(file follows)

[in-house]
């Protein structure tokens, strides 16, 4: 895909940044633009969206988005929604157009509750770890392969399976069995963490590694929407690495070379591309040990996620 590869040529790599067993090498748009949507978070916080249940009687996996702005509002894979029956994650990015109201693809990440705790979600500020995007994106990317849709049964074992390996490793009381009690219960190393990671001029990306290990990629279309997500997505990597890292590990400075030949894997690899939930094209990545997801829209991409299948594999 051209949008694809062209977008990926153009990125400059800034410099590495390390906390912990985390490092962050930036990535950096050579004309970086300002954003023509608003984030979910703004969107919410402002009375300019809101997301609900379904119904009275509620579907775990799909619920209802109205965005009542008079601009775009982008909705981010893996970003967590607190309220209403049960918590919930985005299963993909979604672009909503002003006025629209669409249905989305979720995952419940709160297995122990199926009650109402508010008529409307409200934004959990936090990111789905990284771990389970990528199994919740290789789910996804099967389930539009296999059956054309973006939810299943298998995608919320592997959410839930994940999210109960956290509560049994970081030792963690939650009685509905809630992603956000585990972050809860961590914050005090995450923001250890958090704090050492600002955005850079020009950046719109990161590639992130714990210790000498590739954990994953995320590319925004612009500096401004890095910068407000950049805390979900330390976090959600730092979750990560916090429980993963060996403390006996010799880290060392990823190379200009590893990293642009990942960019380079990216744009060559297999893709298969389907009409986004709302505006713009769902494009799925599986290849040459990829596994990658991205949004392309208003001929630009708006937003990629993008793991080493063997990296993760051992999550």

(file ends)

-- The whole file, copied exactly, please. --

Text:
[in-house]
């Protein structure tokens, strides 16, 4: 895909940044633009969206988005929604157009509750770890392969399976069995963490590694929407690495070379591309040990996620 590869040529790599067993090498748009949507978070916080249940009687996996702005509002894979029956994650990015109201693809990440705790979600500020995007994106990317849709049964074992390996490793009381009690219960190393990671001029990306290990990629279309997500997505990597890292590990400075030949894997690899939930094209990545997801829209991409299948594999 051209949008694809062209977008990926153009990125400059800034410099590495390390906390912990985390490092962050930036990535950096050579004309970086300002954003023509608003984030979910703004969107919410402002009375300019809101997301609900379904119904009275509620579907775990799909619920209802109205965005009542008079601009775009982008909705981010893996970003967590607190309220209403049960918590919930985005299963993909979604672009909503002003006025629209669409249905989305979720995952419940709160297995122990199926009650109402508010008529409307409200934004959990936090990111789905990284771990389970990528199994919740290789789910996804099967389930539009296999059956054309973006939810299943298998995608919320592997959410839930994940999210109960956290509560049994970081030792963690939650009685509905809630992603956000585990972050809860961590914050005090995450923001250890958090704090050492600002955005850079020009950046719109990161590639992130714990210790000498590739954990994953995320590319925004612009500096401004890095910068407000950049805390979900330390976090959600730092979750990560916090429980993963060996403390006996010799880290060392990823190379200009590893990293642009990942960019380079990216744009060559297999893709298969389907009409986004709302505006713009769902494009799925599986290849040459990829596994990658991205949004392309208003001929630009708006937003990629993008793991080493063997990296993760051992999550």